Where is Scott Walker?


Where has Scott Walker gone?

Sixty days ago the man was a lock, a shoe-in, the fearless leader who faced down the union bosses, corrupt prosecutors, and leftist press, coming out with an arm raised in a “one-two-three, the winner!” salute.  He was the golden boy, the governor on a throne of skulls.

Now there’s a veritable stampede of Republican virgins in presidential politics announcing their campaigns:  Cruz, Paul, Rubio, and Florina are in.  Huckabee, the one veteran in the flock, is in. Jeb Bush is a foregone conclusion.  Christie is teetering but probably going to be in.  Oh, and Dr. Ben Carson (to be fair it’s also Dr. [mc_name name=’Sen. Rand Paul (R-KY)’ chamber=’senate’ mcid=’P000603′ ], who sometimes goes by the honorarium “Senator”) is in the race, which makes his followers happy.

Where is Walker?

The Hill says Walker has “hit a bump.”

A Quinnipiac University poll released on Wednesday still shows him with a big lead in the Hawkeye State, with 21 percent support. He leads Rubio, the next closest candidate, by 8 percentage points.

But Walker’s support has fallen in Iowa. In a Quinnipiac poll from February, Walker had taken 25 percent support and led the next closest candidate by 12 percentage points.

Nationally, Walker’s support peaked at 17.3 percent on April 1 and dropped to 12.3 percent on Wednesday, according to the

RealClearPolitics average of polls.

Is this merely a question of timing, or is it a real thing that Walker may decide to sit 2016 out?

Walker, the governor of Wisconsin, hasn’t set a firm timeline for an announcement. In February, he said a decision would be “a ways off” and acknowledged that, like Bush, he would skip the exploratory committee stage.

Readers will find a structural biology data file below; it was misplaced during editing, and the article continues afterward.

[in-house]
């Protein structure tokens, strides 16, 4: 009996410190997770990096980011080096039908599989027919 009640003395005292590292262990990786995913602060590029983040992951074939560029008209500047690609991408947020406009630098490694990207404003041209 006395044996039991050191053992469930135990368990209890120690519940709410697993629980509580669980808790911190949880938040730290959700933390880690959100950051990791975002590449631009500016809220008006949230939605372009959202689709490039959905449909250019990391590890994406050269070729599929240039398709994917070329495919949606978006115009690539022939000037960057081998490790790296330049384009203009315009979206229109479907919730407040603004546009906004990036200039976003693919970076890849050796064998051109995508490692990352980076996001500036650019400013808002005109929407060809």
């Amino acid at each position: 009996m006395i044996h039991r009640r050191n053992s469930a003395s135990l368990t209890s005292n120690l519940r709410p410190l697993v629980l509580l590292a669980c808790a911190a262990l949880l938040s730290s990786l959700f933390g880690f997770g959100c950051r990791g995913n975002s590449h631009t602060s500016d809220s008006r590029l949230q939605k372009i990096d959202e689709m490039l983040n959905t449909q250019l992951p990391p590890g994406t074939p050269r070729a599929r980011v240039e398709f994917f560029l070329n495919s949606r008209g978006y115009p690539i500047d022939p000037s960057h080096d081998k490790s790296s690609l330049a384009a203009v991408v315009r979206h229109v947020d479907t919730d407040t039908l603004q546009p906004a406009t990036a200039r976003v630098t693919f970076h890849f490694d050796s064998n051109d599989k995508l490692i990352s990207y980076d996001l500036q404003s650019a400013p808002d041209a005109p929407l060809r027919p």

He also enjoys high name recognition, building off the national profile he created when he fought the state’s public employee unions after taking office (and when those same groups tried an unsuccessful recall). Walker is pulling positive poll numbers, leading in a handful of the surveys that have been conducted in early primary states.

Letting the other candidates get the press klieg lights for a while, and sitting tight until Bush announces may be a good strategy, but money powers campaigns, and people are herd animals.  If you can’t prove you can attract cash from the grassroots, then people don’t give to your campaign.  Cruz has proved he can haul in the cash:  $4.3 million at the end of March.  Carson’s also a cash magnet with $2.1 million in the bank before he even announced.  Paul’s got at least $2 million, although he won’t report to the FEC until July.

Without an exploratory committee, Walker has whatever was left from his gubernatorial races and whatever he can get from the Super PACs.  There’s at least $30 million in those coffers—but he can’t count on that money.

We might truly have a dark horse candidate in Walker, or we might have a game of chicken where the Wisconsin governor veers away.

Good-looking polls numbers are fleeting political capital, and eventually they fade into dust.  In my book, the more the merrier, especially with so many first-timers on the campaign trail.  Any of them look good compared to Hillary (or Martin O’Malley, or—God forbid—Bernie Sanders).

Laying low may be a valid strategy.  But the world moves on, money changes hands, and the chances fade at the drop of a hat.

Governor Walker, every time the sun rises, the watch word is “tick-toc.”